Evelyn Rubio

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“Crossing Borders” Review by Crossroads BS, John Mitchell

JULY 7th, 2020 – Evelyn Rubio was born in Mexico and performed as an actor, singer and dancer before getting a slot as fea-tured vocalist and sax player with The Calvin Owens Orchestra. She called this album Crossing Borders because she ventured away from her latin toots to incorporate rock, blues, soul and country influences, aided and abetted by producer Larry Fulcher who involved his bandmates from The Phantom Blues Band (Johnny Lee Schell on guitar, Mike Finnigan on keys and Tony Braunagel on drums, plus Larry on bass), as well as bringing in a host of other familiar names. Recorded in LA and Texas, the long list of players includes David Grissom (Joe Ely), Josh Sklair (Etta James), Al Staehely (Spirit), Kenny Cordray, Zach Person and The Mighty Orq on guitar, Red Young and Barry Seelen on keys, Terry Jerome on harp, Kirk Covington and Brandon Jackson on drums, Jorge Orta Cro Cro on percus-sion and Mark Andes (Spirit) on bass; Nicoya Polar and Lori Michelle provide backing vocals and a string quartet is added to one cut. Evelyn handles all lead vocals and saxophones, mainly alto and occasional tenor. The songs come from a variety of sources with five from Kevin Brandt who is mainly known for writing songs for the likes of Faith Hill, Travis Tritt and Randy Travis; Jeff Paris, Aaron Barrera and Guillermo Duefias wrote one song each, Evelyn provided one and there are covers of a latin classic by Consuelo Velasquez, one from 70’s band Rhinoc-eros and one from Al Staelhey and Patti Dahlstrom. Three of the songs are reprised in Spanish as a bonus at the end of the album.

To be honest this is not really a blues album though songs like “Mistake” have sufficient blues DNA to appeal, the groove of the tune and the rousing sax work on this one are great. That is one of Kevin Brandt’s five songs and the choppy shuffle rhythm of “Cruel” features Mike’s piano alongside Evelyn’s alto while “Still On Your Side” has echoey guitar and an anthemic chorus, the middle section graced by a fine solo from David Grissom. In contrast “I Don’t Understand” is an emotional ballad about those tragedies that surpass our understanding. a child with a terminal illness or “another life lost because of the colour of his skin”. Eve-lyn shows her vocal range on this one and her alto solo soaring above the strings is terrific. Those four songs of Kevin’s were all recorded with the Phantoms whereas his “What A Way To Go” is very much a rocker with a distinctly Texan feel as David and Zach exchange some great guitar passages.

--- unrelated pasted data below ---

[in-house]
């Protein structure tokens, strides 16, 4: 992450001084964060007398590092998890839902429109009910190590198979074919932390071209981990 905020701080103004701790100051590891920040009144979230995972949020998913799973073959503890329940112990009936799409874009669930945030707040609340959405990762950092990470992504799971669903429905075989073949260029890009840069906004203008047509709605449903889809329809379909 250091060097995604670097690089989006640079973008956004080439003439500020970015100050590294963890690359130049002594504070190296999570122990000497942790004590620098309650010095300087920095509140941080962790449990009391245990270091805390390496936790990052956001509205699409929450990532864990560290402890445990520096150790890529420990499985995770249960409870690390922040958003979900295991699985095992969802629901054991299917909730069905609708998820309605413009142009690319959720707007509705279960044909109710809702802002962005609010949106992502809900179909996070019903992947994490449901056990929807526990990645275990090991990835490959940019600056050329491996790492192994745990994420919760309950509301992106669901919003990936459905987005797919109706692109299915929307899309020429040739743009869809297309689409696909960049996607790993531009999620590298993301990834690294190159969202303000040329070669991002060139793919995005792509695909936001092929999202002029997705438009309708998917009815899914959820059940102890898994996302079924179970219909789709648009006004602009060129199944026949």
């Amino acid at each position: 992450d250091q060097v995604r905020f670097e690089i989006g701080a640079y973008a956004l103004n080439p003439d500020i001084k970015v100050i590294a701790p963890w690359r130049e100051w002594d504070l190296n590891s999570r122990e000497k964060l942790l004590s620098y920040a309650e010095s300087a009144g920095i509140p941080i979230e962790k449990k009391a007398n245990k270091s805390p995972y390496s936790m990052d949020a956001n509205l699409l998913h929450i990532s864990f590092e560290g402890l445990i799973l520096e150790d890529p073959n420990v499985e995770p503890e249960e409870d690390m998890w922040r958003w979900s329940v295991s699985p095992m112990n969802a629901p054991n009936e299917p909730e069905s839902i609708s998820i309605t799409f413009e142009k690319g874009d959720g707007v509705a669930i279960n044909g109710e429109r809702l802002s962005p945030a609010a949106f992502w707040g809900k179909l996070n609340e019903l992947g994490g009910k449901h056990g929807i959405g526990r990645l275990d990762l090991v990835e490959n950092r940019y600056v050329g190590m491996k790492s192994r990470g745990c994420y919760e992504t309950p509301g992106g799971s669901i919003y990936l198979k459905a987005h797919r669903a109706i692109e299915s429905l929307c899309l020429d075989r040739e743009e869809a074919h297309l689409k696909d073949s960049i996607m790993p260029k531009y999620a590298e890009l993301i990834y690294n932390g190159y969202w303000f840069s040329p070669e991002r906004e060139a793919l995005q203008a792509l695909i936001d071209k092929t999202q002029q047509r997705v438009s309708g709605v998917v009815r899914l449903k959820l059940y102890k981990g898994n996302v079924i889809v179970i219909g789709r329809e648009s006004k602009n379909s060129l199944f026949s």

Three songs are definitely more rock than anything else: opener “One More Last Time” is a mid-paced rocker with excellent back-ing vocals to the chorus and some fine guitar work from the Tex-as team; the lengthy title “He Did Me Wrong But He Did it Right” is Al and Patti’s song with the Spirit pair involved and the Rhinoceros song is “When You Say You’re Sorry”. Evelyn sticks to vocals on these three cuts and leaves her sax behind. She is clearly very much at home on the tracks that have a latin feel and all of those are strong cuts. “Just Like A Drug” has that latin vibe that all fans of Santana will recognize and on songs like this you can’t help thinking back to Gloria Estefan in the 80’s as David nails the latin-tinged guitar work and Evelyn’s busy alto solo lights up the tune. Guillermo Duefias’ “Border Town” is the song that in-spired the album’s title and features the two ex-Spirit musicians along with guitarist Kenny Cordray who passed away soon after this recording. Evelyn’s own “Port Isabel” is a lilting instrumental with some wordless vocal gymnastics added and is the tune on which Josh Sklair appears. Finally lat in classic “Besame Muds” transforms into a Delta blues in a front porch acoustic version with Larry on bass and foot stomp, Terry’s harp and Mighty Orq’s resonator, closing the album on a definite blues. The three Spanish language tracks are versions of “Border Town”, “Cruel” and “He Did Me Wrong But He Did It Right”. 

Evelyn has a good voice and does not resort to screaming (as so many female vocalists do), she plays her sax well and the musi-cians involved are first class. Blues purists will complain that there is not enough blues content but I enjoyed the album. 

Reviewed by John Mitchell 

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